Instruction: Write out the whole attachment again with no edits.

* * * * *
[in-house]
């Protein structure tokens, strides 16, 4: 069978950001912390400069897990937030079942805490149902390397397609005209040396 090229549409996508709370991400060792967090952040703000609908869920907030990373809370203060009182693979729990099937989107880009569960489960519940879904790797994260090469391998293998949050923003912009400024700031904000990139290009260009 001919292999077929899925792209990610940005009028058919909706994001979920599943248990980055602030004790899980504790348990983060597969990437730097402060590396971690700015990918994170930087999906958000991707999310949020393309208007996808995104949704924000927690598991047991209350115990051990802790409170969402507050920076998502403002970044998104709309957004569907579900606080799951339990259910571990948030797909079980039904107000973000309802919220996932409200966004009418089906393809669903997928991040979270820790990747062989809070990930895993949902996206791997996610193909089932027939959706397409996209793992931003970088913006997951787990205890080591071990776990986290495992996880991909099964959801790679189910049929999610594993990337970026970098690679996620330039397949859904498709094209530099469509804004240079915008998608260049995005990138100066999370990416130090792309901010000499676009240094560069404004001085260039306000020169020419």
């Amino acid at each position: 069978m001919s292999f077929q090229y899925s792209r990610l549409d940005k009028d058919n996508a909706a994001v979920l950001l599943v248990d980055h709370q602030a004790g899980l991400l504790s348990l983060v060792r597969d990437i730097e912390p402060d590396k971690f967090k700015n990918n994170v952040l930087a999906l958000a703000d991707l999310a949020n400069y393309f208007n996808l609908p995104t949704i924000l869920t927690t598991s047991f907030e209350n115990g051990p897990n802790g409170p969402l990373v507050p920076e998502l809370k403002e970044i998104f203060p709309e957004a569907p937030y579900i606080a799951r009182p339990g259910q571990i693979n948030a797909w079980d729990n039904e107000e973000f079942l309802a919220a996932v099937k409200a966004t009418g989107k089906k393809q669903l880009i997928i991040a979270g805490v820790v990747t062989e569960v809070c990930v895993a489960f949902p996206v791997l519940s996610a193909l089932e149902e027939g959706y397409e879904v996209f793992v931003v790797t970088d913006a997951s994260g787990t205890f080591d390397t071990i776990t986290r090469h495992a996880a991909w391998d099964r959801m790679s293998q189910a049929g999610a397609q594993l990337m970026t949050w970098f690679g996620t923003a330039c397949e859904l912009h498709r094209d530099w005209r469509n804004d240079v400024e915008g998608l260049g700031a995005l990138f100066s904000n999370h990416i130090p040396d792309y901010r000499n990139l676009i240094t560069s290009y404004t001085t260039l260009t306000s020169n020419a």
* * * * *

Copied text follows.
[in-house]
């Protein structure tokens, strides 16, 4: 069978950001912390400069897990937030079942805490149902390397397609005209040396 090229549409996508709370991400060792967090952040703000609908869920907030990373809370203060009182693979729990099937989107880009569960489960519940879904790797994260090469391998293998949050923003912009400024700031904000990139290009260009 001919292999077929899925792209990610940005009028058919909706994001979920599943248990980055602030004790899980504790348990983060597969990437730097402060590396971690700015990918994170930087999906958000991707999310949020393309208007996808995104949704924000927690598991047991209350115990051990802790409170969402507050920076998502403002970044998104709309957004569907579900606080799951339990259910571990948030797909079980039904107000973000309802919220996932409200966004009418089906393809669903997928991040979270820790990747062989809070990930895993949902996206791997996610193909089932027939959706397409996209793992931003970088913006997951787990205890080591071990776990986290495992996880991909099964959801790679189910049929999610594993990337970026970098690679996620330039397949859904498709094209530099469509804004240079915008998608260049995005990138100066999370990416130090792309901010000499676009240094560069404004001085260039306000020169020419």
């Amino acid at each position: 069978m001919s292999f077929q090229y899925s792209r990610l549409d940005k009028d058919n996508a909706a994001v979920l950001l599943v248990d980055h709370q602030a004790g899980l991400l504790s348990l983060v060792r597969d990437i730097e912390p402060d590396k971690f967090k700015n990918n994170v952040l930087a999906l958000a703000d991707l999310a949020n400069y393309f208007n996808l609908p995104t949704i924000l869920t927690t598991s047991f907030e209350n115990g051990p897990n802790g409170p969402l990373v507050p920076e998502l809370k403002e970044i998104f203060p709309e957004a569907p937030y579900i606080a799951r009182p339990g259910q571990i693979n948030a797909w079980d729990n039904e107000e973000f079942l309802a919220a996932v099937k409200a966004t009418g989107k089906k393809q669903l880009i997928i991040a979270g805490v820790v990747t062989e569960v809070c990930v895993a489960f949902p996206v791997l519940s996610a193909l089932e149902e027939g959706y397409e879904v996209f793992v931003v790797t970088d913006a997951s994260g787990t205890f080591d390397t071990i776990t986290r090469h495992a996880a991909w391998d099964r959801m790679s293998q189910a049929g999610a397609q594993l990337m970026t949050w970098f690679g996620t923003a330039c397949e859904l912009h498709r094209d530099w005209r469509n804004d240079v400024e915008g998608l260049g700031a995005l990138f100066s904000n999370h990416i130090p040396d792309y901010r000499n990139l676009i240094t560069s290009y404004t001085t260039l260009t306000s020169n020419a």